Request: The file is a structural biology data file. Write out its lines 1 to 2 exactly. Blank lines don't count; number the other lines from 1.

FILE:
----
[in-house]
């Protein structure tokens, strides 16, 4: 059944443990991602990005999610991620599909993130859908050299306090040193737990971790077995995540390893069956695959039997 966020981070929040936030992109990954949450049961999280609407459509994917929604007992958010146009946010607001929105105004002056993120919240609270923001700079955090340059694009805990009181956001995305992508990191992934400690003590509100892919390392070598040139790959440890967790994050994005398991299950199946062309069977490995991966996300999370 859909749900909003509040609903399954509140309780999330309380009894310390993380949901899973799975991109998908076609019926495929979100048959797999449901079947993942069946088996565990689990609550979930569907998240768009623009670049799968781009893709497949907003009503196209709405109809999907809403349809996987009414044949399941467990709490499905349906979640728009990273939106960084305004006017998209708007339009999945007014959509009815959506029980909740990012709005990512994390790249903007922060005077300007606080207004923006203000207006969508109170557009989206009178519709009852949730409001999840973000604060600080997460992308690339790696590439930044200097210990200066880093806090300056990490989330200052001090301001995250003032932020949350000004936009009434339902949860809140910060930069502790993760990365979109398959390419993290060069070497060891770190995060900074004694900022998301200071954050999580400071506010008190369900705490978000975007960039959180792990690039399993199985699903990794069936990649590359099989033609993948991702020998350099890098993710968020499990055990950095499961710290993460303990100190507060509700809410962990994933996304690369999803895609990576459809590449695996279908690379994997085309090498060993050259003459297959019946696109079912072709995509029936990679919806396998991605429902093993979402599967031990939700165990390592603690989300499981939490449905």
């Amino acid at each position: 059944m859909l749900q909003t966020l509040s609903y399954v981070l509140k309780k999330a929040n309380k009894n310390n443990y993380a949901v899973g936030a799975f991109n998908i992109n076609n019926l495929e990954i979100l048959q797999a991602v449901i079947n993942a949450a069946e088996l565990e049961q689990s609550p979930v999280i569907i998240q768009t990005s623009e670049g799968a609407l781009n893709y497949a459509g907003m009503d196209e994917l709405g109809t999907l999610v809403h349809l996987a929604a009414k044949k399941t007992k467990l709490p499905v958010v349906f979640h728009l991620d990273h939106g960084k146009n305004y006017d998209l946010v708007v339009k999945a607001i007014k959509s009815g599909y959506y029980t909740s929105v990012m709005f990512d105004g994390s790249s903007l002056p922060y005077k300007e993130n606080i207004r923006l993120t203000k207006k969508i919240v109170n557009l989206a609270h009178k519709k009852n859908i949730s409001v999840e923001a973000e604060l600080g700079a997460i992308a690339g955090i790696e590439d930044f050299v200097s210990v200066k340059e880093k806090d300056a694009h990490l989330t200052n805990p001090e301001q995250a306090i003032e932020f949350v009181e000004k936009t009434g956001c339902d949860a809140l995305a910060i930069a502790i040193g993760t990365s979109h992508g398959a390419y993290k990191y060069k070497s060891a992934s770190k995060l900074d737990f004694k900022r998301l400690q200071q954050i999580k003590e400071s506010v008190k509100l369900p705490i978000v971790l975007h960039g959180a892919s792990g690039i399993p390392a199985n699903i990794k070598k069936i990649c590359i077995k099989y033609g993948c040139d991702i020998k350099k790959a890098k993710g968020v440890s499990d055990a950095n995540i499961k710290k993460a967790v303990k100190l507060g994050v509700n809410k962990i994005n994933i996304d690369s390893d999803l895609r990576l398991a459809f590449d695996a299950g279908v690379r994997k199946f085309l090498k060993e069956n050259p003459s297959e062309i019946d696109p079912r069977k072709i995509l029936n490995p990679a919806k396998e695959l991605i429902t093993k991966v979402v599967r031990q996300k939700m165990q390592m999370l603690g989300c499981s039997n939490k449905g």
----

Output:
[in-house]
């Protein structure tokens, strides 16, 4: 059944443990991602990005999610991620599909993130859908050299306090040193737990971790077995995540390893069956695959039997 966020981070929040936030992109990954949450049961999280609407459509994917929604007992958010146009946010607001929105105004002056993120919240609270923001700079955090340059694009805990009181956001995305992508990191992934400690003590509100892919390392070598040139790959440890967790994050994005398991299950199946062309069977490995991966996300999370 859909749900909003509040609903399954509140309780999330309380009894310390993380949901899973799975991109998908076609019926495929979100048959797999449901079947993942069946088996565990689990609550979930569907998240768009623009670049799968781009893709497949907003009503196209709405109809999907809403349809996987009414044949399941467990709490499905349906979640728009990273939106960084305004006017998209708007339009999945007014959509009815959506029980909740990012709005990512994390790249903007922060005077300007606080207004923006203000207006969508109170557009989206009178519709009852949730409001999840973000604060600080997460992308690339790696590439930044200097210990200066880093806090300056990490989330200052001090301001995250003032932020949350000004936009009434339902949860809140910060930069502790993760990365979109398959390419993290060069070497060891770190995060900074004694900022998301200071954050999580400071506010008190369900705490978000975007960039959180792990690039399993199985699903990794069936990649590359099989033609993948991702020998350099890098993710968020499990055990950095499961710290993460303990100190507060509700809410962990994933996304690369999803895609990576459809590449695996279908690379994997085309090498060993050259003459297959019946696109079912072709995509029936990679919806396998991605429902093993979402599967031990939700165990390592603690989300499981939490449905």